If you scan a lot of news releases you’ll notice a high proportion of them use a similar sort of language. It’s the language of corporate speak, only to be found in PR and marketing materials and never used by anyone in real life. There seems to be a distinct lack of creativity when it comes to using adjectives in external communications. The worst culprits are the words ‘leading’ and ‘delighted’.
Why can’t PRs think of more words to use than ‘leading’ and ‘delighted’?! It seems like every company is a leader and every spokesperson is always gushing that they are delighted about winning a new client, hiring a new manager or winning an award. Why don’t you stop and think for a moment about whether this is really news and what you really feel about it.
Let’s take leading first – it’s actually ridiculous to use this adjective when you think about it, because so few companies ever substantiate or qualify this claim. Do you sell the most, do you have the most customers or members, are you the fastest growing, have you won the most awards, are you the most trusted by consumers? If you are, then say you are – don’t just say you are the number one. In any case, no journalist is ever, in a million years, going to write about your company in the exact same way as you have presented it in your carefully crafted news release.
Secondly, we come to ‘delighted’. If you look on twitter for #delighted there are an increasing bunch of well-respected journalists who tweet every time some hapless spokesperson uses ‘delighted’ in a quote. And the rest of us are all having a good laugh at the spokespeople’s (and PR’s) expense.
Are you really delighted? Can you not think of something else to say?
Being lazy about language makes your news look like an identikit communication and undermines what is a potentially serious or interesting message. Get creative and do yourself justice.
I was recently asked to take part in a PRCA panel debate on social media in a B2B context. I used my ‘slot’ to outline the work that I had undertaken at Legal & General and the challenges facing large financial services providers operating within the tight constraints of financial regulation. I explained that Legal & General knew that people were talking about them on social media platforms but they didn’t really know what was being said or what the sentiment was. In a sense, only half the dialogue was taking place because Legal & General wasn’t participating.
I then went on to outline the importance of robust monitoring to alert the company to potential opportunities and threats, as well as having a crisis management plan detailing who is responsible for what. In terms of who ‘owns’ social media, it is different for every company and really depends where the early adopters and the social media advocates/ evangelists sit. It is likely to be one of three areas that take the lead: PR, Marketing or the Web team, but no-one can realistically expect to totally control it. For Legal & General, it seemed natural for corporate communications to drive the social media stream because, from a risk management point of view, it was seen as a reputation management issue.
However, my view is that you need a multi-disciplinary working party drawing on multiple areas and skill sets to drive social media forward. Ultimately, it is imperative that HR, legal, compliance and customer services are involved as well as the external communicators, marketers and techies.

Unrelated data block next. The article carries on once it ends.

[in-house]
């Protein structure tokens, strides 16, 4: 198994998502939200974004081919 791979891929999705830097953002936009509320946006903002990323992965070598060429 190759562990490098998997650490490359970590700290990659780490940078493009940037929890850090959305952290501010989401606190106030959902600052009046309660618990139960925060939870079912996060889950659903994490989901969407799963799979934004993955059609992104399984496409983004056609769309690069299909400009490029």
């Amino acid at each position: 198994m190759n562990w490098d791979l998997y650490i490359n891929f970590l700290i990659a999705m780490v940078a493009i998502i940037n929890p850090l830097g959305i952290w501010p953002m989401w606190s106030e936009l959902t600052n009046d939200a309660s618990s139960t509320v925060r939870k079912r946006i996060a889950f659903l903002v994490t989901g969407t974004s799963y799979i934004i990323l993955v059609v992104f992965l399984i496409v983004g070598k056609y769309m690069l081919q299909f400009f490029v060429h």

It’s also important that staff know the parameters in which they can operate, so proper guidelines are essential. In the same way that there are rules around what is acceptable for email and internet use, there must also be for social media use. My view is that social media sites should not be blocked for staff as they can be ambassadors for your brand. Any fears that everyone will spend their whole time on Facebook is archaic. Empower and trust your staff – just let them know exactly where they stand.
I concluded by summarising my thoughts on social media for B2B financial services providers into ten tips. I hope you find them useful:
- Listen and learn – don’t act without knowing the full picture. It takes time to get familiar with social media sites because they communities.
- Understand your customers’ media habits – as with any PR, target the most relevant media as a priority
- Start a multi-disciplinary working party – meet regularly, pool resources, share what you have learnt
- Get compliance and legal on board early – without them, you’re finished
- Prepare for the worst – if nothing else, you must make sure that you can fight fires effectively
- Appreciate that it is a long haul – you might get social media, but lots of people don’t. Prepare to sound like a broken record
- Get a business case and a senior sponsor – ideally a board-level colleague
- Don’t start what you can’t finish – you can’t really have a social media campaign with a defined start and finish because once you ‘activate’ something it’s got to run and run. So don’t start that community or build that blog if you are going to give up on it in six months’ time.
- Guide not control – the concept of owning social media is as daft as owning the internet. No-one does, because it is integrated. So try to guide other areas of the business.
- Chill out! – the principles of communication and relationship building are pretty much the same as traditional PR, so if you are well versed in them, then you’ve got a pretty good set of core skills